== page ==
23             string loginPageUrl = null
24             using (SPSite site = new SPSite(referrer)) { 
25                 loginPageUrl = site.RootWeb.GetProperty(LoginPagePropertyName) as string
26            
27   
28             if (!String.IsNullOrEmpty(loginPageUrl)) { 
29                 char joinChar = loginPageUrl.Contains('?') ? '&' : '?'
30                 loginPageUrl = String.Format("{0}{1}{2}={3}", loginPageUrl, joinChar, ReferrerParameterName, referrerRelativeUrl); 
31                 context.Response.Redirect(loginPageUrl); 
32            
33             else
34                 throw new InvalidOperationException(); 
35            
36        
37   
38         #endregion 
39    
40 }

We start with retrieving the requested URL (line 19). Using that URL we can determine which Site Collection has been requested (line 22). Next, we retrieve the instance of the specific Site Collection (line 24) and from the property of the Root Web we read the URL of the login page for that specific Site Collection (line 25). If the URL of the login page has been configured, we append to it the URL that has originally been requested (line 30) so that we can redirect the user back to that URL upon a successful authentication. The last thing left to do is to redirect the visitor to the right login page (line 31).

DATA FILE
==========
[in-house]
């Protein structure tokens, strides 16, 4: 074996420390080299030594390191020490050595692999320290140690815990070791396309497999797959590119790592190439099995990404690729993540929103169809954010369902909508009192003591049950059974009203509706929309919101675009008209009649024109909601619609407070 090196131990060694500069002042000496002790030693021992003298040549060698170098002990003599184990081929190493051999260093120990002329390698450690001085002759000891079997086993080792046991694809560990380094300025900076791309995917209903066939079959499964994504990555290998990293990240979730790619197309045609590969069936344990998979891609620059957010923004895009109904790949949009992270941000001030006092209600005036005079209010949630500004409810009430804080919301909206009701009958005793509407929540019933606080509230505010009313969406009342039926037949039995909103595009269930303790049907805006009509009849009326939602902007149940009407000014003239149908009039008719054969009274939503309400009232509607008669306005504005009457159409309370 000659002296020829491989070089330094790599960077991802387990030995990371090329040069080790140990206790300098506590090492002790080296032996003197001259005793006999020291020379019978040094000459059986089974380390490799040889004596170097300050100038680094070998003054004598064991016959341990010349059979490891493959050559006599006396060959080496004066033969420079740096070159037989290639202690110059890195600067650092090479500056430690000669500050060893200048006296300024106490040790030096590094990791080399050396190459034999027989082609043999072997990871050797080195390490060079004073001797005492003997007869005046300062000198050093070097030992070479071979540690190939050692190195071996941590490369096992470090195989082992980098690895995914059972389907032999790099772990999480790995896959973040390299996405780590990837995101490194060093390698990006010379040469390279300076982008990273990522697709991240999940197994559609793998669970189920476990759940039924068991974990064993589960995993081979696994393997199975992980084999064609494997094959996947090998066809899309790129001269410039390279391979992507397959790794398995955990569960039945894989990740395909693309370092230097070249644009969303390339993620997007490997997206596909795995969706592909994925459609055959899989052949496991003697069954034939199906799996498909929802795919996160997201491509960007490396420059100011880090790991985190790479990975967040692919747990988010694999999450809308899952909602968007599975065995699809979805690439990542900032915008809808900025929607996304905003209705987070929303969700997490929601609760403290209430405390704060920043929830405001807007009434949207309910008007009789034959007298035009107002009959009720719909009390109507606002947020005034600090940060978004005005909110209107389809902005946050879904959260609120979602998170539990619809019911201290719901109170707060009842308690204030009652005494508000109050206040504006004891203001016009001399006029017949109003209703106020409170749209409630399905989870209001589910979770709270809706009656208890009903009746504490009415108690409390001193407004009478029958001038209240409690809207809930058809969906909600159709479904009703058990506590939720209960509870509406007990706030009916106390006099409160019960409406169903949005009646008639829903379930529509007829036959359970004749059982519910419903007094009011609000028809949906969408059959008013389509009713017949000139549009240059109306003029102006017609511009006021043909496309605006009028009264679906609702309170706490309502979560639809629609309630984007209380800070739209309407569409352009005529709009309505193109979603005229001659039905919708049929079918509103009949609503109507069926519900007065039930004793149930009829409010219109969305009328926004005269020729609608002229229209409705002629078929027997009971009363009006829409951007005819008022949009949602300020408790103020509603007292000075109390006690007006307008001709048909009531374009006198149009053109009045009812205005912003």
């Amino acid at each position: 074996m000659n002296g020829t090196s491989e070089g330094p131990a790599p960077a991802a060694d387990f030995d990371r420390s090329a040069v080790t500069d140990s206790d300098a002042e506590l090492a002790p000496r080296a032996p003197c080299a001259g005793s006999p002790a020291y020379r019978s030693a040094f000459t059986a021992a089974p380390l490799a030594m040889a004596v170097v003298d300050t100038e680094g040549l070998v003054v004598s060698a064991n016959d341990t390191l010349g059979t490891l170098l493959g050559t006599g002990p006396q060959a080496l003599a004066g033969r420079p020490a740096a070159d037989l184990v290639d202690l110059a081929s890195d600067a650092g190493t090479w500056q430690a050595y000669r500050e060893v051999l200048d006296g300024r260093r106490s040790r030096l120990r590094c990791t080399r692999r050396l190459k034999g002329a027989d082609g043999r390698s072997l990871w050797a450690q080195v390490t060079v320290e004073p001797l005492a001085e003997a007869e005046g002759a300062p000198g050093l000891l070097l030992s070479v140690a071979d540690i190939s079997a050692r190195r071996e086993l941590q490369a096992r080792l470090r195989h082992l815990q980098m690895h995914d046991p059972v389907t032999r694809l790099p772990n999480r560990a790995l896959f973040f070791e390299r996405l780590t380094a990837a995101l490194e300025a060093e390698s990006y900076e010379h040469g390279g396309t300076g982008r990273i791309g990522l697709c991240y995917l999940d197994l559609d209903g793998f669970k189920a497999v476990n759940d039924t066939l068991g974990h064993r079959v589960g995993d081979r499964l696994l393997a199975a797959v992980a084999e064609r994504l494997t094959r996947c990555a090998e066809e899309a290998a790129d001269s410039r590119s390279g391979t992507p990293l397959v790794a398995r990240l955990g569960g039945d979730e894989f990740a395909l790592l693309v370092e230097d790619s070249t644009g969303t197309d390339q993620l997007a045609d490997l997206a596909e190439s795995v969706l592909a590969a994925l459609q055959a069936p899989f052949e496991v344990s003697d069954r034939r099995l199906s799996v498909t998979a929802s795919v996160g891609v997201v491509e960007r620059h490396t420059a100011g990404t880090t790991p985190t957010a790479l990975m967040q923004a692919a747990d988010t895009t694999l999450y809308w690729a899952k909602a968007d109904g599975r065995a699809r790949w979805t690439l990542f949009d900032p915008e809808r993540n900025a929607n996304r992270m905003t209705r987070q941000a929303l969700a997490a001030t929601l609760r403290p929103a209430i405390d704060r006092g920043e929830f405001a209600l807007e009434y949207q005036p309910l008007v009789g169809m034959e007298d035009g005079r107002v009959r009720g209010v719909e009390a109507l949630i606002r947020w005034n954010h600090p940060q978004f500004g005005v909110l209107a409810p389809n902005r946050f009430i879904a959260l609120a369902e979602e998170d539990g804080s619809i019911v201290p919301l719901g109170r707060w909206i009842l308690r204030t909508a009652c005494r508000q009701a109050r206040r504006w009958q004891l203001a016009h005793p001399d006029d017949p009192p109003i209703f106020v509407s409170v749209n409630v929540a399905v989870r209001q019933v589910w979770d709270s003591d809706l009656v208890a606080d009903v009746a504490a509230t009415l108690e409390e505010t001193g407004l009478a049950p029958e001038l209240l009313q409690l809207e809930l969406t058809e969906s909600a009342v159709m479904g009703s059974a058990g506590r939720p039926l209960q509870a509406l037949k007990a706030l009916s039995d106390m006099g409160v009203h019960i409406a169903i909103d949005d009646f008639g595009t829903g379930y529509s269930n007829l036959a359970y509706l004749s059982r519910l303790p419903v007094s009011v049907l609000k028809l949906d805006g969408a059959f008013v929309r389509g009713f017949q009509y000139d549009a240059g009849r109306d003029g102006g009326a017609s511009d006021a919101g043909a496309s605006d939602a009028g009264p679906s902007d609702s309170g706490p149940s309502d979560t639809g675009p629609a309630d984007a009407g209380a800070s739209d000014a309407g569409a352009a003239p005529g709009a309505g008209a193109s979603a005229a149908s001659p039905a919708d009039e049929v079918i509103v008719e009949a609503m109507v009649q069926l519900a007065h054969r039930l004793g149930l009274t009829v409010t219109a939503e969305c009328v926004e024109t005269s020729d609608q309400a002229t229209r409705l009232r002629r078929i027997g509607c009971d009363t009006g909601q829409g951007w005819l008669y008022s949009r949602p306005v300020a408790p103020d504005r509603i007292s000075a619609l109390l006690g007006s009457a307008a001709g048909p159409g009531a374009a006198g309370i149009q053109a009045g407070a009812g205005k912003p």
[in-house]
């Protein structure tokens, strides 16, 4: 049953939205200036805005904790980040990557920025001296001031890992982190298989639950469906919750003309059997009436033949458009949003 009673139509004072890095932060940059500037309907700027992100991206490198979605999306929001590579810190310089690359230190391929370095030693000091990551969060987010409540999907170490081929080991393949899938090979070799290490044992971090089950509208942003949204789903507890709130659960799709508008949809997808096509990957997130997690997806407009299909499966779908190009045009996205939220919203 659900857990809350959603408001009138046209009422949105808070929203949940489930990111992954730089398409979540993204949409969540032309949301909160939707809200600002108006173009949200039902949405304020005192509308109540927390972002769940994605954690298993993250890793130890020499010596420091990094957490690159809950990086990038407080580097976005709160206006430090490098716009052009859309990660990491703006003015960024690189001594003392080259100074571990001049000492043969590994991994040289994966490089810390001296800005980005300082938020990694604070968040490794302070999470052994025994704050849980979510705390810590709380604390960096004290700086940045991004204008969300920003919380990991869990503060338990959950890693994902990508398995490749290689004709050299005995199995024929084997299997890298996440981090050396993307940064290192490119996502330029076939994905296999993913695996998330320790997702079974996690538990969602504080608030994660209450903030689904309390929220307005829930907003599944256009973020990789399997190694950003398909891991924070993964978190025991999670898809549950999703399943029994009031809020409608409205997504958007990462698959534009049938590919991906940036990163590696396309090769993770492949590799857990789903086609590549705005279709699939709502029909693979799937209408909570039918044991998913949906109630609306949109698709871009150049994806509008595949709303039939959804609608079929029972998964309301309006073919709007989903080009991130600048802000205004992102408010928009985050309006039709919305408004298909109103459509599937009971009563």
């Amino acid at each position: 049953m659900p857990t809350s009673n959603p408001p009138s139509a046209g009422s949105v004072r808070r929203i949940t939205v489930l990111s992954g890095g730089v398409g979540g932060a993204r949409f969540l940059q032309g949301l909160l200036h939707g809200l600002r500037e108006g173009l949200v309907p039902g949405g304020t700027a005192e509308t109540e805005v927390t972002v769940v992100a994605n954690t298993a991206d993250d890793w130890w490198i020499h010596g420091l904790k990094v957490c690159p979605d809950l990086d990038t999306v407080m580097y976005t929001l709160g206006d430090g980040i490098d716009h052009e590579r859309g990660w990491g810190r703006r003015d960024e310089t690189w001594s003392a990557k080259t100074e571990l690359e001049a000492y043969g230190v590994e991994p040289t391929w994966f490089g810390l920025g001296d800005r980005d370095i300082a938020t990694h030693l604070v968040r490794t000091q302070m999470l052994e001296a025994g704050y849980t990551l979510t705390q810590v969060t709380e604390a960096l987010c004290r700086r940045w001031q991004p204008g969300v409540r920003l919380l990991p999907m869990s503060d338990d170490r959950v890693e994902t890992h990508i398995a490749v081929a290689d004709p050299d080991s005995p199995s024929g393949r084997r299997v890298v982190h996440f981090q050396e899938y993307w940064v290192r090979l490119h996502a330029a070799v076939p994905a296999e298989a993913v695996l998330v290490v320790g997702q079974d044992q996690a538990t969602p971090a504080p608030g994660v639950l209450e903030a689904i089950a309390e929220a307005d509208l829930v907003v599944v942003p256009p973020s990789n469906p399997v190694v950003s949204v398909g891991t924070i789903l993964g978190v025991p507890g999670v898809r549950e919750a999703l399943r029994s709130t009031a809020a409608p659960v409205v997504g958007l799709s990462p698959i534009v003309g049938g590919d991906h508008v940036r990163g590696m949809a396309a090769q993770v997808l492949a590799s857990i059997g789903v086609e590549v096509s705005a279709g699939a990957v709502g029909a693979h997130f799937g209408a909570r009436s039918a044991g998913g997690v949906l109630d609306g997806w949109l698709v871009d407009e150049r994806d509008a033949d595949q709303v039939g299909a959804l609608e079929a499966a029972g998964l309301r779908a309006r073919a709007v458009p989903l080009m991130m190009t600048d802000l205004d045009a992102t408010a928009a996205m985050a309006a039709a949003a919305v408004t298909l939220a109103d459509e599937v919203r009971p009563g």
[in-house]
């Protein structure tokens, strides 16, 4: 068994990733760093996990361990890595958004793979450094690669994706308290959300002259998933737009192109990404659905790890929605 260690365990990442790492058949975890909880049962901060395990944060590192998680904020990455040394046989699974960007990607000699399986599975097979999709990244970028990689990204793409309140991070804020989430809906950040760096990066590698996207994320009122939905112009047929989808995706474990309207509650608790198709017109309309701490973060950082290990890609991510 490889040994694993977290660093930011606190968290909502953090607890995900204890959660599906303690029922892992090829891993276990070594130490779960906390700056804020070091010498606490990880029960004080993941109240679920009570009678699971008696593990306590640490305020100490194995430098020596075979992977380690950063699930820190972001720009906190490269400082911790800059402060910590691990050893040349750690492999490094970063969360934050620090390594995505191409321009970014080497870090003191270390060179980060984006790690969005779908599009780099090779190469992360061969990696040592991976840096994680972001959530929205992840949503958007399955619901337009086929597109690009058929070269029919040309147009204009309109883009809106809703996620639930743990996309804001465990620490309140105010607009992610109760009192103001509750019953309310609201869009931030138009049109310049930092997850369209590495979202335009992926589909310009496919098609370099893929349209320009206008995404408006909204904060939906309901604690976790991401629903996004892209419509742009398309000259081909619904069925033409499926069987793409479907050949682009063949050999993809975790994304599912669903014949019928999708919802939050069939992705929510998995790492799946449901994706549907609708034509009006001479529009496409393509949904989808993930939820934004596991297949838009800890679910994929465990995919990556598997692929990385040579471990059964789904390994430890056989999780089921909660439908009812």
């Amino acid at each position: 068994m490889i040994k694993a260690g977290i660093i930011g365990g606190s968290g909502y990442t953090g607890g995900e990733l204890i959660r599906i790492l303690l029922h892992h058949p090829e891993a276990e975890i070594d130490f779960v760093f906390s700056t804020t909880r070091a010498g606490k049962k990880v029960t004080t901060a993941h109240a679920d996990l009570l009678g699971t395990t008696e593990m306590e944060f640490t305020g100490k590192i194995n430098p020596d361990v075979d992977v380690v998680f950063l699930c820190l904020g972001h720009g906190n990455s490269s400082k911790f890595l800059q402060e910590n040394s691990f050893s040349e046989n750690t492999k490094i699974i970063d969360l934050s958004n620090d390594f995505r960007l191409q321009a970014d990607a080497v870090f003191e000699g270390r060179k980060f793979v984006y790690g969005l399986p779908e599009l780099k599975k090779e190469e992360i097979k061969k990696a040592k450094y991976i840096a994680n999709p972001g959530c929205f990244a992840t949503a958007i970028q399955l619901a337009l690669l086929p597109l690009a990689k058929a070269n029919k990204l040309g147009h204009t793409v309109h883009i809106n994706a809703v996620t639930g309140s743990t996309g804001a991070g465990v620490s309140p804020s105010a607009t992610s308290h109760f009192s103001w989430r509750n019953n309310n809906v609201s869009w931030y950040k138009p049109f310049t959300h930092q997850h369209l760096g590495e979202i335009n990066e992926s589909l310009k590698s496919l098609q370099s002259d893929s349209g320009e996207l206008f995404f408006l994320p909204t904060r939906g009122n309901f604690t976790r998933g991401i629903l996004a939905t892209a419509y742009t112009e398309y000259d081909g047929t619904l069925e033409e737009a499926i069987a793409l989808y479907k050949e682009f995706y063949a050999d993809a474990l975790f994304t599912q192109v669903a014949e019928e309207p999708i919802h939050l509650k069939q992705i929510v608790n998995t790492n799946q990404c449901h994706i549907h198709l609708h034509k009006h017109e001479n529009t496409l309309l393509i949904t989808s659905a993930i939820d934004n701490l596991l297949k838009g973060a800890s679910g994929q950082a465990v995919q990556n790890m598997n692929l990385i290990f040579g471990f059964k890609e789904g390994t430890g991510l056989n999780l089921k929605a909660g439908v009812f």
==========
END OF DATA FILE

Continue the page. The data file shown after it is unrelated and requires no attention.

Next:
Configuring the HTTP Handler as authentication endpoint

To make use of the HTTP Handler that we have created previously we have to register it with the Web Application hosting our Site Collections. For this go to Central Administration and in the Web Applications section navigate to the Manage web applications page. In the overview of Web Applications available in your Farm, select your Web Application and in the Ribbon from the Security group click the Authentication Providers button.

2011-12-12-UsingDifferentLoginPages-02.jpg

Next choose the Zone, that your visitors use to access your website with. When the Edit Authentication dialog appears, scroll down to the Sign In Page URL section, select the Custom Sign In Page option, and as URL provide the URL of the HTTP Handler we have created previously:

2011-12-12-UsingDifferentLoginPages-03.jpg

Now, when you navigate to a location within your Site Collection that requires authentication you should be redirected to the login page of that specific Site Collection.

2011-12-12-UsingDifferentLoginPages-04.jpg